What are the United States’ goals in the Ukraine war? Defense Secretary Lloyd Austin recently announced that the United States wants “Russia weakened to the degree that it can’t do the kinds of things that it has done in invading Ukraine.” The U.S. commitment toward that end has been substantial. Congress passed the Ukraine Democracy Defense Lend-Lease Act by near-unanimous vote, invoking the “arsenal of democracy” we provided to Britain during World War II. President Biden is seeking $33 billion in additionalaid. When the defense ministers of some 40 countries gathered at Ramstein Air Base in Germany last month, the focus was not a peace settlement but outright Ukrainian victory or at least the “permanent weakening” of Russia’s military power.
But as the violence continues, the war fever rises, and we had better be clear about our objectives. A commitment to a long, grinding proxy war with Russia would have severe consequences not only for the Ukrainian people but also for the security interests of the United States and its allies.
Ukrainians’ stirring resistance to the Russian invasion should not blind us to the horrendous cost in lives and property. A staggering 28 percent of Ukraine’s population has reportedly been displaced, either internally or abroad. If the war drags on, that share will grow.
About one-third of Ukraine’s basic infrastructure — roads, rail lines, bridges — has been damaged or demolished. Such destruction will continue. Ukraine’s economy is projected to contract by nearly half this year. Even if the war were to stop tomorrow, rebuilding and returning to pre-war levels of production would require years and hundreds of billions of dollars.
Moreover, at a time when the world economy was already wracked by the coronavirus pandemic, this war and the sanctions imposed on Russia are adding to global dislocations. Last year, Russia was the world’s largest exporter of natural gas, the second-largest exporter of crude oil and the third-largest exporter of coal. It leads the world in enriching uranium for nuclear power plants. Not surprisingly, the price of fuel has soared since the invasion. Our allies in Europe are particularly hard-hit. U.S. citizens, meanwhile, suffer from rising prices in the global markets for steel, aluminum, car batteries, computer chips and much more. Inevitably, this will begin to erode support for the war — as will the growing cost of sustaining it.
Russia and Ukraine together supply 30 percent of wheat and 20 percent of maize to global markets, according to the U.N. World Food Program, as well as three-quarters of the world’s sunflower oil and one-third of its barley. Russia is also a key producer of the products that go into fertilizer.
In this hemisphere, many Latin American countries are already facing shortages of fertilizer, with Brazil’s crops particularly at risk. According to the Food and Agriculture Organization, 14 African nations depend on Russia and Ukraine for half their wheat, with Eritrea (100 percent), Somalia (more than 90 percent) and Egypt (nearly 75 percent) topping the list. A continuing war could condemn an additional 47 million people to acute hunger, experts estimate.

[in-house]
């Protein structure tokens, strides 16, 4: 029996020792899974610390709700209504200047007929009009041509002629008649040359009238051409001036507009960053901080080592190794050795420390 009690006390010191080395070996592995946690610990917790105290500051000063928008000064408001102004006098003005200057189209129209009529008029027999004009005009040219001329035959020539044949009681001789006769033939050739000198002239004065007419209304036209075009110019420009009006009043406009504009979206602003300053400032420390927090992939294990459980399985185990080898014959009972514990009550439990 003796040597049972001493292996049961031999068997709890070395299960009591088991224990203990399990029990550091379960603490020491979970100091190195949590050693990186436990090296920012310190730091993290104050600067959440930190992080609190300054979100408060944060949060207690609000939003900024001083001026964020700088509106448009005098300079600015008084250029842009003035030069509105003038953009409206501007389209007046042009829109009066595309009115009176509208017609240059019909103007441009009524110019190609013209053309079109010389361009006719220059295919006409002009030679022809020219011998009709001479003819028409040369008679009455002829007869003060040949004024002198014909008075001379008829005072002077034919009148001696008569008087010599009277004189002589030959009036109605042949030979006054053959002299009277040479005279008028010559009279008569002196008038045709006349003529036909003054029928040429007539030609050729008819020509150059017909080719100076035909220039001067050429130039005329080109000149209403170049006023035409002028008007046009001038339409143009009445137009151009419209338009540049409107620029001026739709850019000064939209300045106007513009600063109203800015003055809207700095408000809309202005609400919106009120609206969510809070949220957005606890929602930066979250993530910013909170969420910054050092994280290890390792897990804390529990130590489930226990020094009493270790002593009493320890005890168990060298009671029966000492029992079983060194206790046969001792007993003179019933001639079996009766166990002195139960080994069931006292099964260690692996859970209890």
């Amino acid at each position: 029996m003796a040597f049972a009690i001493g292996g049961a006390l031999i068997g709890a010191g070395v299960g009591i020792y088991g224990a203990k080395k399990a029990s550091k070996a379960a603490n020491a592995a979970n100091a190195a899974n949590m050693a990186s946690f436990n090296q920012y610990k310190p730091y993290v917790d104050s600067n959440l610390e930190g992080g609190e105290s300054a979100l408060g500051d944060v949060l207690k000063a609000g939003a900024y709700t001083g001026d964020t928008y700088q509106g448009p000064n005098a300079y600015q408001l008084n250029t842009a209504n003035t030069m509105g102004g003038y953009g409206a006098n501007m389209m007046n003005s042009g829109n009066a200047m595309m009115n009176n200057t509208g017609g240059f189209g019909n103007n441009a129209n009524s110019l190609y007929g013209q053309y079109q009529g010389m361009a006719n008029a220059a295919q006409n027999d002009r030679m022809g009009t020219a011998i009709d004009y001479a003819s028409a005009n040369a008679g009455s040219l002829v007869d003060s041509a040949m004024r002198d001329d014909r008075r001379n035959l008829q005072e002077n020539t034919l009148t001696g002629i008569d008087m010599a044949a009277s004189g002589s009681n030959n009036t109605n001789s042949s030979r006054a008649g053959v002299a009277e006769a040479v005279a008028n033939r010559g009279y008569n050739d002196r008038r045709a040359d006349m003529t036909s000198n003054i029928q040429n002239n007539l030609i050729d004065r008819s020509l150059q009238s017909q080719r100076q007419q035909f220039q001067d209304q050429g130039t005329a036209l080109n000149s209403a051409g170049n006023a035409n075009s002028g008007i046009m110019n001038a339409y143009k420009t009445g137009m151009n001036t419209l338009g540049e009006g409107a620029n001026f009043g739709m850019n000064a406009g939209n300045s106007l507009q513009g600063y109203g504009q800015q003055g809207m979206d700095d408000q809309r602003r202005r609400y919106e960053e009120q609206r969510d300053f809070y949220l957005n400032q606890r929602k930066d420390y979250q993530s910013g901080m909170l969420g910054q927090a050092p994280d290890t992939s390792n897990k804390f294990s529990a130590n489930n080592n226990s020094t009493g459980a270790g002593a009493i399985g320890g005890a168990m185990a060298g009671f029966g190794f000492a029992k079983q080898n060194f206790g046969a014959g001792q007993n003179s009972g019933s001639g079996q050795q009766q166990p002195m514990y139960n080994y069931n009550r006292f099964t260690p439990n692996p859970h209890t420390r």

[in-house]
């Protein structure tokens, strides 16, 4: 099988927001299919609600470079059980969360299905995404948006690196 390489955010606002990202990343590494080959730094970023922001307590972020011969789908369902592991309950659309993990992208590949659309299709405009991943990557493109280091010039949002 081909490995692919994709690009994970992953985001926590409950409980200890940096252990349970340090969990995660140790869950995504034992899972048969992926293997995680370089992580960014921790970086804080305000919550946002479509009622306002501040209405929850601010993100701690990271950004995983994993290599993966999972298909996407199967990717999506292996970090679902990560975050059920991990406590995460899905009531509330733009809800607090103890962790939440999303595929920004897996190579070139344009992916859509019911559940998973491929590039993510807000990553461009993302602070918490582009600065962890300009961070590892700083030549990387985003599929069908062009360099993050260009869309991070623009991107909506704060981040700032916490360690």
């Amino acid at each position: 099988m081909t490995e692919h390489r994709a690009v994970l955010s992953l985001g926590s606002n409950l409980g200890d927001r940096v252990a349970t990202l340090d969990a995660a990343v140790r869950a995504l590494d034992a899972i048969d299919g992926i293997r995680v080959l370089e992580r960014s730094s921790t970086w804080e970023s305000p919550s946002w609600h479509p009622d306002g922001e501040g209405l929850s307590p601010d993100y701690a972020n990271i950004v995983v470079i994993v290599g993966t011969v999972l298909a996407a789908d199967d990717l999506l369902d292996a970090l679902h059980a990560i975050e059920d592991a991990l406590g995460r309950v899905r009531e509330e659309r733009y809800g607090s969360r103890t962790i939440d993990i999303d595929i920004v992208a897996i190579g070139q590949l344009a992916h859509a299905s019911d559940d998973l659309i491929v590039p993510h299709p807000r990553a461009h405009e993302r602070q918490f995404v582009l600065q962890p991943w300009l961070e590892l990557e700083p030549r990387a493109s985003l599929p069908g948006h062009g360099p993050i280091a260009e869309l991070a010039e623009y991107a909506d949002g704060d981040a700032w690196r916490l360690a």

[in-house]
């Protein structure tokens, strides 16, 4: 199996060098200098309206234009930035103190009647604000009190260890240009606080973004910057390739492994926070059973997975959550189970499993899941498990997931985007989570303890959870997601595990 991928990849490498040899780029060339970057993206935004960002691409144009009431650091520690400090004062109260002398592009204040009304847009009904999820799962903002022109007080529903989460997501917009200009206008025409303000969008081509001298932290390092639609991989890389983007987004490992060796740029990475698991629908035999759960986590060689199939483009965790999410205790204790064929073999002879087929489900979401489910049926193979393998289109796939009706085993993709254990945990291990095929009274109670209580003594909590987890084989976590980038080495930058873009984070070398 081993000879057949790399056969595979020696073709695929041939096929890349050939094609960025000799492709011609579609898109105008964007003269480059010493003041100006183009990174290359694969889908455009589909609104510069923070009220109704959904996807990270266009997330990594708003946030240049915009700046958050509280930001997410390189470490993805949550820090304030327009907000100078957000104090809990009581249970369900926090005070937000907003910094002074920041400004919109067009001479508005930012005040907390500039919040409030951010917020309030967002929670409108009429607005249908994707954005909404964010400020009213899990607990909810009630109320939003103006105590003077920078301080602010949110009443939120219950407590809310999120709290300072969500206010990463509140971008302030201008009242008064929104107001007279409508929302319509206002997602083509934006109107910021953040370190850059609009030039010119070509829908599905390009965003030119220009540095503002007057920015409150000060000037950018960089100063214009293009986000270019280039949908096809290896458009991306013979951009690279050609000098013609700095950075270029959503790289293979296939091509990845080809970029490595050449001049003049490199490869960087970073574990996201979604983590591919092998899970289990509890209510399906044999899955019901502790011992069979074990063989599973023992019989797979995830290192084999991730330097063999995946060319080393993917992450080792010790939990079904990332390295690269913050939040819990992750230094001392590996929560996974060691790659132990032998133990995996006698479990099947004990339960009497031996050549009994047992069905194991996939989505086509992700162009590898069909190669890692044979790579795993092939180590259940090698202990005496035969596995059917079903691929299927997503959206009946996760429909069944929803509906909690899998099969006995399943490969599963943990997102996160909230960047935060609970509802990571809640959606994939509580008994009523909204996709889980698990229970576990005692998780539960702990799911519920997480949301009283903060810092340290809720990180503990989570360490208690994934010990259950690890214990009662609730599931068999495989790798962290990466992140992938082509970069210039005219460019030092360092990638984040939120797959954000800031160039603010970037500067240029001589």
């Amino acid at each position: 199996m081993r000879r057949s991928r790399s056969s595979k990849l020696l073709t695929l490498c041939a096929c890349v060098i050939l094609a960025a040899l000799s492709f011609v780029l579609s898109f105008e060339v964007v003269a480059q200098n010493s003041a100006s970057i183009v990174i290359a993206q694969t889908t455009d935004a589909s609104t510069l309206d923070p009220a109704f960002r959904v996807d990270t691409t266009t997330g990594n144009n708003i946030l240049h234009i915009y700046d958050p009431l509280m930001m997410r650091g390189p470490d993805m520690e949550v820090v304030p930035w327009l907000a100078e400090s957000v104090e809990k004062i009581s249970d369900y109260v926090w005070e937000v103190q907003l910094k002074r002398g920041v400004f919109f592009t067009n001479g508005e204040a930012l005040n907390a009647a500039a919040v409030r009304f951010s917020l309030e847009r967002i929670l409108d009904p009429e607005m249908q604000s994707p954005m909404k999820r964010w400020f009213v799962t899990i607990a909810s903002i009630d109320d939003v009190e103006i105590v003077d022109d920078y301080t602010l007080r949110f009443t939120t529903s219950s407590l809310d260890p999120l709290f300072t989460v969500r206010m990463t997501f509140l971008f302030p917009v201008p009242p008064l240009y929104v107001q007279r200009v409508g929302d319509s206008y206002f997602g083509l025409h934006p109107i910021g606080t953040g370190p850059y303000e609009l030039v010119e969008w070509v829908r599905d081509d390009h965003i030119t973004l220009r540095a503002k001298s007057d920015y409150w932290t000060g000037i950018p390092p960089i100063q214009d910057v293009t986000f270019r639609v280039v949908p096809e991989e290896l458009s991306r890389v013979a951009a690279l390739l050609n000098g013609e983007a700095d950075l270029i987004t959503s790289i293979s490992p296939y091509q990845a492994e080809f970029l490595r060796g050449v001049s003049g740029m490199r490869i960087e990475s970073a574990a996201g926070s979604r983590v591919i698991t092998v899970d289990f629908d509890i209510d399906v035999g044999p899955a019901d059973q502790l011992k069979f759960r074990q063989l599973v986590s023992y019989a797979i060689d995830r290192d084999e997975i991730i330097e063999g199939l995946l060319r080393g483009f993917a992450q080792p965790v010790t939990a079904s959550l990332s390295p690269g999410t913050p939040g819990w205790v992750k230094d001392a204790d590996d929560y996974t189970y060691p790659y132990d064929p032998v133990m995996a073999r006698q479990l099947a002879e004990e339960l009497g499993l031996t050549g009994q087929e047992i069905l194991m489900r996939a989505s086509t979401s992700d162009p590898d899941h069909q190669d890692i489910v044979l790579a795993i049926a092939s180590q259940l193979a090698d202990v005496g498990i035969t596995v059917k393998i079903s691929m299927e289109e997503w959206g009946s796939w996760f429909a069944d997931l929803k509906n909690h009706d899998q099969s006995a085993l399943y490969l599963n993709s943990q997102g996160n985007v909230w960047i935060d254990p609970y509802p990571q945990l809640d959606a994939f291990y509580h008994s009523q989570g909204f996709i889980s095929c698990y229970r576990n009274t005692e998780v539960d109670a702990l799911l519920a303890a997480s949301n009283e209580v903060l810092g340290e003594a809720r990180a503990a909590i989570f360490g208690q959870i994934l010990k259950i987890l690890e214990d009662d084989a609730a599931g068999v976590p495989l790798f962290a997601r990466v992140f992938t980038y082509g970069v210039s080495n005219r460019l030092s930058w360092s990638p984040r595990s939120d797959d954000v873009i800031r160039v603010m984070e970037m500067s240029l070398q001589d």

Inevitably, the continuing conflict strengthens hawks in both the United States and Russia — and makes any settlement more difficult. To justify the growing costs, each must rouse patriotic fervor and emphasize the stakes. Nuclear arsenals loom in the backdrop. For the decades of the Cold War, Washington and its allies worked to avoid a war with Russia, standing by even as Russia suppressed independence movements in Czechoslovakia and Hungary. So for officials to now comment about permanently weakening Russia is reckless in the extreme.
If Biden gets his $33 billion, the United States will have dedicated $47 billion in weapons and aid to Ukraine since the invasion began. That is, as William Hartung and Ben Freeman noted in the online magazine Responsible Statecraft, almost as much as the entire State Department budget and more than the Biden administration is committing to address climate change.
This is why it is vital to step back from the emotions stirred by war and assess our real security priorities. We have far greater security challenges — including the pandemic and global contagion, climate change, the challenges posed by China, and the imperative to rebuild our economy and our democracy. Ukraine’s resistance has captured our attention and our sympathy, but its importance might be better calculated in relation to these other matters.
If Russia conquers the whole of Donbas, as now seems Vladimir Putin’s intent, Moscow may well be readier to talk about a settlement. Ukrainian President Volodymyr Zelensky, the United States and NATO would have to decide whether to encourage negotiations. Zelensky put forth elements of a compromise settlement in the first week of conflict; as the violence has continued, his position has hardened. Washington may need to drive toward its own interest in ending the war, rather than toward resistance at all costs.
Any settlement would no doubt demand withdrawal of Russian forces, probably in exchange for Ukrainian neutrality and territorial integrity, recognition of Russia’s control of Crimea, and some kind of federated status for the separatist provinces in Eastern Ukraine. And sanctions would no doubt need to be lifted.
The United States and its allies should make clear now to Zelensky, Russia, China and India — that is, acknowledging the geopolitics of a future security architecture — that we welcome a settlement that preserves the sovereignty of Ukraine but that also ends the war sooner rather than later. That is our real security interest.